Sunday, August 31, 2008

eating the mushrooms

Okay, so the story behind this post's title is too long to share here; suffice it to say the title raises the question: What am I willing to risk to move my faith from belief in to acting upon. As I was challenged this morning to move from belief to action, the answer to that question was clear in my head. All afternoon, except during the nap that has become a Sunday tradition that I also try to observe on other days of the week, the words have echoed in my mind. Here's my answer:

I ask God to give us the strength to enter into the suffering of those in my community so that they might share in the blessings I've been given.

A brief explanation: My family and I live on the semi-rural campus of the college that employs me. Our house is provided and maintained by my employer (which has its problems, of course, but in the balance we are very well taken care of), so there's a whole area of life that we don't have to devote too much time or energy worrying about. Our neighbors are, without exception, faculty, staff, and students of this small private college. There isn't a single run-down, dodgy building within sight (even though there are three different trailor parks on campus). The things my neighbors worry about (and get upset about) include finishing midterm papers and preparing for exams, whether the neighbor mows his lawn with adequate frequency, whether the teenage children of my coworkers had permission when they accessed school facilities, and (this is a particularly pressing concern at the moment) whether residents observe the posted 15 mph speed limit in the residential areas of campus.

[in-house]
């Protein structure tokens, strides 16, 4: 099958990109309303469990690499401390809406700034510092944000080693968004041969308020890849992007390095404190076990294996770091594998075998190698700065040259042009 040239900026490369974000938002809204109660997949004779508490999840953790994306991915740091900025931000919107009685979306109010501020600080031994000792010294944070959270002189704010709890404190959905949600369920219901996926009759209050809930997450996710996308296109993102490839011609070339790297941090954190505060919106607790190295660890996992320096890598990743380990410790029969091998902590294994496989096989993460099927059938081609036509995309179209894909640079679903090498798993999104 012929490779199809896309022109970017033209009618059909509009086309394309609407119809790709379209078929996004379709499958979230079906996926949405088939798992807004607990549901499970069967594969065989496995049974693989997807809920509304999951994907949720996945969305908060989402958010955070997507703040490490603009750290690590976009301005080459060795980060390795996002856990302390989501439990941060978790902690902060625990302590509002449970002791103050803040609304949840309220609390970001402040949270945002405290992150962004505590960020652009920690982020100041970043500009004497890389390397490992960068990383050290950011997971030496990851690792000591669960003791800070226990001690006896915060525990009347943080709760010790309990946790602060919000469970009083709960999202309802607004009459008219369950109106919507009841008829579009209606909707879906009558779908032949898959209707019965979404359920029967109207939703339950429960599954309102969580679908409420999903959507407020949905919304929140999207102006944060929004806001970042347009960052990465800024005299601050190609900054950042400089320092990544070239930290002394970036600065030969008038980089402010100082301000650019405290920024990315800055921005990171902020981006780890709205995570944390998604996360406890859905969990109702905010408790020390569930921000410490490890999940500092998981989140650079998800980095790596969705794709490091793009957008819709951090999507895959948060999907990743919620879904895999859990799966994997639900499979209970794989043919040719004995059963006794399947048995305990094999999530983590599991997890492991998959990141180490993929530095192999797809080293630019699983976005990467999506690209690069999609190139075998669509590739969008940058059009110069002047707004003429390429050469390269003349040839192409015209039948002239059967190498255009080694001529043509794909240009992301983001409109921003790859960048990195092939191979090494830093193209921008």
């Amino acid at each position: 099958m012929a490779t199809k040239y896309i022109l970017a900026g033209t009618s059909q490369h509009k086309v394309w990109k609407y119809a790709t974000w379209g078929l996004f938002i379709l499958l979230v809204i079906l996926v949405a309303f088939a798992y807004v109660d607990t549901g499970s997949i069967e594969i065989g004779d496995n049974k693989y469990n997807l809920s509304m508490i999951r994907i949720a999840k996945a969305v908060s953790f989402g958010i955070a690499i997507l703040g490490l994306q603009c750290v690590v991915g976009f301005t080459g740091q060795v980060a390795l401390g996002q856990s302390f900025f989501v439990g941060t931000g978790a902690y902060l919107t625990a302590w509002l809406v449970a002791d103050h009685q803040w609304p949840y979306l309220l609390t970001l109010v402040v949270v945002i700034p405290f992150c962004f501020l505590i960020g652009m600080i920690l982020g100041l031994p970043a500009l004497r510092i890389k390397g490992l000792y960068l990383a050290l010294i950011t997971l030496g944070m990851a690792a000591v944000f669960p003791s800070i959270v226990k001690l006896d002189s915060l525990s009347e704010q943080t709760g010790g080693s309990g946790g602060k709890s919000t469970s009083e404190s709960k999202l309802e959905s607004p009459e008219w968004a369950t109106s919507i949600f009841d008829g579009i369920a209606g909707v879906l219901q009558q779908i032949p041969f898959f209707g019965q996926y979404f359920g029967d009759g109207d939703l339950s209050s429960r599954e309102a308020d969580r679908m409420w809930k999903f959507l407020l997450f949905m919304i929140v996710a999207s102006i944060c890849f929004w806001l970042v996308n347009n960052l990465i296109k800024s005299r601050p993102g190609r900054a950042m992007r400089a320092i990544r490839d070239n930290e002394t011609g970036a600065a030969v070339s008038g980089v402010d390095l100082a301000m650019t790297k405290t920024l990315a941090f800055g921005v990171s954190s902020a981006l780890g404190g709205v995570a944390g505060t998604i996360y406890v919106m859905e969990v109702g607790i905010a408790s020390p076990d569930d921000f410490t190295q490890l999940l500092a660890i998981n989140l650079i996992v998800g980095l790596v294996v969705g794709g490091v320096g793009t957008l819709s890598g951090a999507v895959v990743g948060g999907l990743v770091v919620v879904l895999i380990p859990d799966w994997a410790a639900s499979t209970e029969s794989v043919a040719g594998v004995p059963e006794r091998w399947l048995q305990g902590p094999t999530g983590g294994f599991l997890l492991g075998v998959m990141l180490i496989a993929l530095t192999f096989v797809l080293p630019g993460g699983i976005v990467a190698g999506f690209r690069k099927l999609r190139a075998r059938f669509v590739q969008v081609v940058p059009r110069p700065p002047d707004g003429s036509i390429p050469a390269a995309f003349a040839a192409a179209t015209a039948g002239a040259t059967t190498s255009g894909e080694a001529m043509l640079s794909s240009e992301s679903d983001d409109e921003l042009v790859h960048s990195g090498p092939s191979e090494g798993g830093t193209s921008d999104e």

In other words, we are very sheltered.

In the midst of all of this, my greatest fears are these. First, that we will forget that outside this sheltered enclave is a real world where people have to worry about mortgages, neighbors, the cost of keeping their homes heated, dysfunctional and abusive domestic environments, and so on. My immediate world is untouched by these concerns. And while ours is a wonderful community to raise children, the fact is that many parents — single, teenage, homeless, unemployed, abused, underemployed, or whatever — cannot provide such a safe and caring environment for their children. Every day I run the risk of thinking, subconsciously if not on purpose, that these parents must not love their children as much as my wife and I love our daughter. I cannot imagine what it must be like to want to provide for your children and not be able to. This is a blessing that the vast majority of the world's population, I would imagine, have never known.

We are an explicitly and intentionally Christian community, but there is a real danger that as a Christian community we will forget that Jesus explicitly and intentionally sought out the hurting and poor around him. The paradox is striking and terrifying: Claiming to have committed to live lives faithful to him and his teachings, our day-to-day lives risk looking nothing like his. And how does that work? How do we who claim to be (or seek to be) his disciples live lives wholly unlike his?

Second, I worry that my daughter, who was seven months old when we moved here, will grow up thinking that the rest of the world is just like this little world she knows. The longer we stay here (and we have no plans to leave at the moment), the more she will think this place is "normal." What a shallow person she will be if she doesn't know that this place, rather than the city around us, is the oddity.